What is a simple divorce?


Divorce is the formal ending of a marriage, as ordered by a family law court. It is distinct from property, maintenance, child support and/or parenting matters.

We are often informed that a client wants a ‘simple divorce’.

In Australia, an application for divorce requires evidence of:

  • a marriage that is recognised under Australian law;

  • a sufficient connection with Australia (e.g., at least one party resides in Australia and has done so for the past 12 months or is an Australian citizen); and

  • separation of the parties for 12 months or more prior to the date of application.

The application itself, which must be sworn or affirmed to be true and correct, will provide most of the required evidence. However, separate evidence confirming the fact of the marriage (typically, a copy of a marriage certificate in English) must also be filed with the court.

The simplest application for divorce is a joint application

A joint application for divorce, which is signed by both parties, simplifies matters because there is then no need for one party to:

  • have the other party served (i.e., provided with) a copy of the application; and

  • make and file with the court an affidavit (sworn of affirmed written evidence) to prove service.

What will complicate an application for divorce?

Requirements for additional information or evidence

  • If it is less than 2 years between the date of the marriage and the date of the application, then the applicant must file with the court a certificate, from an accredited counsellor, to show that counselling between the parties has been attempted.

  • If there are existing orders or pending proceedings, say for property, parenting, or family violence proceedings, or divorce proceedings in another country, the relevant details must be set out. Copies of any relevant orders must be attached to the application.

  • If the parties have a child together, or a child is regarded as a member of the family, and that child is under the age of 18 years, the application must address the living arrangements, time spent by the parties with the child, financial provision for the child, and the education, health and welfare of the child.  The applicant will usually be required to attend court.

  • If an applicant does not read in the English language then the application must be read to the applicant, and where appropriate, interpreted in the language used by the applicant. The signing of the affidavit section of the application (swearing or affirming its truth and correctness), must also be witnessed by the person who has read it and, if necessary, interpreted it.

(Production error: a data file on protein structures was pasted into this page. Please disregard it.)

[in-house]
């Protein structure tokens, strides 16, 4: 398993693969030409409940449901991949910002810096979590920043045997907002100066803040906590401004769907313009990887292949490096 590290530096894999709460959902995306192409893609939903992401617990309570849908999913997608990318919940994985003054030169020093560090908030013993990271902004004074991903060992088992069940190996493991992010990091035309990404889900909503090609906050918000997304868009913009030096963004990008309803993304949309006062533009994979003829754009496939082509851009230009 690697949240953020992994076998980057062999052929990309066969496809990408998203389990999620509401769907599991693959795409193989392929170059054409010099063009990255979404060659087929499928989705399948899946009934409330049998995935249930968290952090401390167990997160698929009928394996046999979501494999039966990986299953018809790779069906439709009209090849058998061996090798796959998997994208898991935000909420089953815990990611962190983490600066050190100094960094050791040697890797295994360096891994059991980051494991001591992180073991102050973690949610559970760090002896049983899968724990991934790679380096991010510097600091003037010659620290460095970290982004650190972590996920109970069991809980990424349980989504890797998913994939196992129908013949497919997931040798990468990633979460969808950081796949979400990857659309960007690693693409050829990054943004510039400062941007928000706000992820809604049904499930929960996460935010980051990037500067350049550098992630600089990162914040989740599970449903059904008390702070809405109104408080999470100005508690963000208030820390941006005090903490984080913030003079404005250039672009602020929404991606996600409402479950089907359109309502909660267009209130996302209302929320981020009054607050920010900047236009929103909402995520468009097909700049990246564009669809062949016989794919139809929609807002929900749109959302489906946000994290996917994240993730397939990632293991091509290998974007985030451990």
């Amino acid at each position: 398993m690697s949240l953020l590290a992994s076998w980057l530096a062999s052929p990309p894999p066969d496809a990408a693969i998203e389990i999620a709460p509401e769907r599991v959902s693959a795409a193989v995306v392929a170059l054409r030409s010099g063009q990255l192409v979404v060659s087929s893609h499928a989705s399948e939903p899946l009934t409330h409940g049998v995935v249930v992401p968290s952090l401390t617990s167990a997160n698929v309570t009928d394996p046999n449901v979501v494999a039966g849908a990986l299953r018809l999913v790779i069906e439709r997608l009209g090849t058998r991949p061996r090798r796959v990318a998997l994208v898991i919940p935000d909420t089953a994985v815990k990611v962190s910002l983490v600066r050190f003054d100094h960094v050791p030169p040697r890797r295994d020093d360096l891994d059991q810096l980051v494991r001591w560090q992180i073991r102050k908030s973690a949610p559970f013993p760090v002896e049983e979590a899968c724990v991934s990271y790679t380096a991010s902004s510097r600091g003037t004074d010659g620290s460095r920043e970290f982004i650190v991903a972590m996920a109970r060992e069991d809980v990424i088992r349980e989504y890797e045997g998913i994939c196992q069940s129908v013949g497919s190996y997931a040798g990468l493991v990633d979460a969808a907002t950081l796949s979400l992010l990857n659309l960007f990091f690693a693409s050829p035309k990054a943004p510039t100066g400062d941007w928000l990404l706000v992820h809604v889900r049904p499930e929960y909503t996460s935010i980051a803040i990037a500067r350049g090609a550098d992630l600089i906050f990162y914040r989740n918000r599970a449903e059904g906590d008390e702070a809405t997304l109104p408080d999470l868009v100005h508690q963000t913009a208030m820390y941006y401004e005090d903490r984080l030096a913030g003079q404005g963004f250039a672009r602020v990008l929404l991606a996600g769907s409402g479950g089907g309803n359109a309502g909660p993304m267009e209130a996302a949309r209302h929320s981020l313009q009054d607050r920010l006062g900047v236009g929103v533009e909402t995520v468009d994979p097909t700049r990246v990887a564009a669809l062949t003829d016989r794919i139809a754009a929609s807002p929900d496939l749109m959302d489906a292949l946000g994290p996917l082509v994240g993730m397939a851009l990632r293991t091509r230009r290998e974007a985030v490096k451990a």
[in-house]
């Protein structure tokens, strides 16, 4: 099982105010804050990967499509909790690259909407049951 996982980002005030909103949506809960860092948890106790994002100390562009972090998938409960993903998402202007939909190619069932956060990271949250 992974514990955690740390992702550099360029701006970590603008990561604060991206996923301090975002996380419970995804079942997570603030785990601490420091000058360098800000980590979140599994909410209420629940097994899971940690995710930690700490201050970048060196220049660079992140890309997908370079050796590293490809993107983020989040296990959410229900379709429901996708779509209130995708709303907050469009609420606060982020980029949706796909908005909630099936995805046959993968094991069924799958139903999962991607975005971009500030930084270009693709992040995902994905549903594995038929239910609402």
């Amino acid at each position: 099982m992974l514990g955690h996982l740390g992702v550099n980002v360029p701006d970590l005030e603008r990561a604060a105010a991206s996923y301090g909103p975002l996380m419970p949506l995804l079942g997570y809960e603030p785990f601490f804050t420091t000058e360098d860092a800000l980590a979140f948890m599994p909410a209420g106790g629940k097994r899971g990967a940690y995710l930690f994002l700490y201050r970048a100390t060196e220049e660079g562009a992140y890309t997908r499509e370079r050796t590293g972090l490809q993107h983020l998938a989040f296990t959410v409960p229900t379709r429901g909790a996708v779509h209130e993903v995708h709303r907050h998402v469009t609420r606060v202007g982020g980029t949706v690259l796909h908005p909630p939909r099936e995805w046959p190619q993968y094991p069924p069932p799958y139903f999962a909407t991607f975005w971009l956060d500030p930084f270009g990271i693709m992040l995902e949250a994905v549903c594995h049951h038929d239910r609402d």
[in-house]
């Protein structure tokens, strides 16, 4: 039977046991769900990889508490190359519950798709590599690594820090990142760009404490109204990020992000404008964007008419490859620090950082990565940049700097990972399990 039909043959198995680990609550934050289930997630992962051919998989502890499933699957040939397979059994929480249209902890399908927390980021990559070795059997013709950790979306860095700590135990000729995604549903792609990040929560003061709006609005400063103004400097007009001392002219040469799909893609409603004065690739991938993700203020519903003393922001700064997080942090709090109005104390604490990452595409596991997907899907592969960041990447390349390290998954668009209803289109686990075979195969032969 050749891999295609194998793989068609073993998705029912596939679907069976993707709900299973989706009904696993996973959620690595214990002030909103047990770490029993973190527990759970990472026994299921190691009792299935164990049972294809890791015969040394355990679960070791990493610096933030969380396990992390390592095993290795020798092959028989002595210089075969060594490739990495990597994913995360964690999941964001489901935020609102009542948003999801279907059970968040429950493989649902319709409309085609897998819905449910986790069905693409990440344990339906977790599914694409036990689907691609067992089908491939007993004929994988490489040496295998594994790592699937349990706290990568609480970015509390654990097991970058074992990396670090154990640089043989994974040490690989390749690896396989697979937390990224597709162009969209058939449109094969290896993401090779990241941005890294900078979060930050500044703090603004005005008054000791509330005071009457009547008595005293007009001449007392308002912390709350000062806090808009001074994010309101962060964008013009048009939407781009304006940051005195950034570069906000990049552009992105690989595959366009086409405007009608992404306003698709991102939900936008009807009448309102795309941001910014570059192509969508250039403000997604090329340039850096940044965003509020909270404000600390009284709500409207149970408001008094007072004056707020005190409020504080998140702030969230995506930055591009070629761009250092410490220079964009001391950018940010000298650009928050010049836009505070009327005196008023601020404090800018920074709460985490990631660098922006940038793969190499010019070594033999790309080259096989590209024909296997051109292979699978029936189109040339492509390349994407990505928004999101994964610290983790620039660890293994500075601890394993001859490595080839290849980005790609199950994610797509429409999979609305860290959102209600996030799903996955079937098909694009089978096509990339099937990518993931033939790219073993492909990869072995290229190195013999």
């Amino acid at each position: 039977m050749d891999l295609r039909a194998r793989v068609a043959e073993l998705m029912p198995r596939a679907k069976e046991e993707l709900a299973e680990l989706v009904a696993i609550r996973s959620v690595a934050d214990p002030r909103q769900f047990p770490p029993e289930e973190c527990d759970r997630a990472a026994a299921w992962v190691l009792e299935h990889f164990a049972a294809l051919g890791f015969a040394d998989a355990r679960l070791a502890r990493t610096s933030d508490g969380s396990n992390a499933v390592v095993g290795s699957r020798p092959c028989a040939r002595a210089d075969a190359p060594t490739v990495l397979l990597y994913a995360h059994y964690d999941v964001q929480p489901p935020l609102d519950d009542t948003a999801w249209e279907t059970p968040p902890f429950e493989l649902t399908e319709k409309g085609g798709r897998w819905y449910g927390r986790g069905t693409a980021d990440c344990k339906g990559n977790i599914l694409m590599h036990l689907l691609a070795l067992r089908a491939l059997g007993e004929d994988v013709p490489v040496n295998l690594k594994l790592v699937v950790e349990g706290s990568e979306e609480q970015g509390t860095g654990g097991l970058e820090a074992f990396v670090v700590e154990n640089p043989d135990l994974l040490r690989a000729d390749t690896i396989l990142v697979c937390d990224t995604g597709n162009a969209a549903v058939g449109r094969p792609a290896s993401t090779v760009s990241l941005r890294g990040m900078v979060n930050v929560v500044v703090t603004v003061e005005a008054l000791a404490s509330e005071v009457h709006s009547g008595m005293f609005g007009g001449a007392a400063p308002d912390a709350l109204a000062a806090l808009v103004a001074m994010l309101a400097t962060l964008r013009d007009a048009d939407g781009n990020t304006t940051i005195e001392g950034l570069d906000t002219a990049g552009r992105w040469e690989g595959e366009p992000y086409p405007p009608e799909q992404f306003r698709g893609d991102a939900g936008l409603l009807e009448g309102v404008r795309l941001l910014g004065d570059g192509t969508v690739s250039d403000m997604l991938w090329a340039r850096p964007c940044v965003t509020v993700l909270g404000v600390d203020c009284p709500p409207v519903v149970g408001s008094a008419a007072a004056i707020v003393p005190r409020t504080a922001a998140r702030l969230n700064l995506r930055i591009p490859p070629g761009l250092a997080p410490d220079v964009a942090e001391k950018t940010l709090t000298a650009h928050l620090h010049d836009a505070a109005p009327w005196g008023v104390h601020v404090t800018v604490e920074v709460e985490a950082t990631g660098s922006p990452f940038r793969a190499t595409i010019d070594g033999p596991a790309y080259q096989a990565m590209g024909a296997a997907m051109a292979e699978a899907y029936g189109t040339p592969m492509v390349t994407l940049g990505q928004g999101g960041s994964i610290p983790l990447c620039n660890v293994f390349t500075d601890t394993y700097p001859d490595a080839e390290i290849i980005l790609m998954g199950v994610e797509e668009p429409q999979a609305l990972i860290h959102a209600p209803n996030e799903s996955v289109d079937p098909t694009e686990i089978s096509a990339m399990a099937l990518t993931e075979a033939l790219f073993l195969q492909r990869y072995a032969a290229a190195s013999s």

• If the marriage certificate or evidence of marriage is not in English, then it must be translated by an accredited translator and the translator must make an affidavit to confirm that it has been properly translated. The affidavit together with the non-English evidence of marriage and the verified translation, must be filed with the court.

  • If there is no certificate of marriage, then an affidavit setting out evidence of the fact of the marriage must be made and filed with the court.

  • If there is reliance upon a period of separation-under-the one-roof, the applicant must make an affidavit to explain the circumstances and living arrangements of that period. Ordinarily, a third person, familiar with the circumstances of the relationship, must also make an affidavit to verify those circumstances. Those affidavits must be filed with the court.

Difficulties of Service

  • If the application is made by one party alone, then the application and other documents must be personally served on the other party by a third party (usually a professional process server). Service by post or electronically is possible but those means should only be used if the other party can be relied upon to make an Acknowledgement of Service in writing (often not applicable).  

  • If the other party cannot be found or cannot be served personally, then it will be necessary to make a separate application to the court for an order to either dispense with service or to permit non-personal service (i.e., substituted service).

Orders to dispense with service are relatively uncommon.

To be successful in an application for substituted service you may need to satisfy the court that personal service is not possible, and that by posting, emailing or delivering the application to the address of the other party or a parent or friend of the other party, the application is likely to be brought to the other party’s attention. If that is not possible then some other way to bring the application for divorce to the attention of the other party will need to be found, or grounds to dispense with service must be raised.

Opposition to a divorce

An application for divorce may be objected to by the other party. For example, the other party may claim that you have not been separated for 12 months. The court will determine whether or not the claim has merit.  

You should seek legal advice from a lawyer experienced in family law matters if you consider that your proposed application for divorce is not so simple after all.

Gavin Wiltshire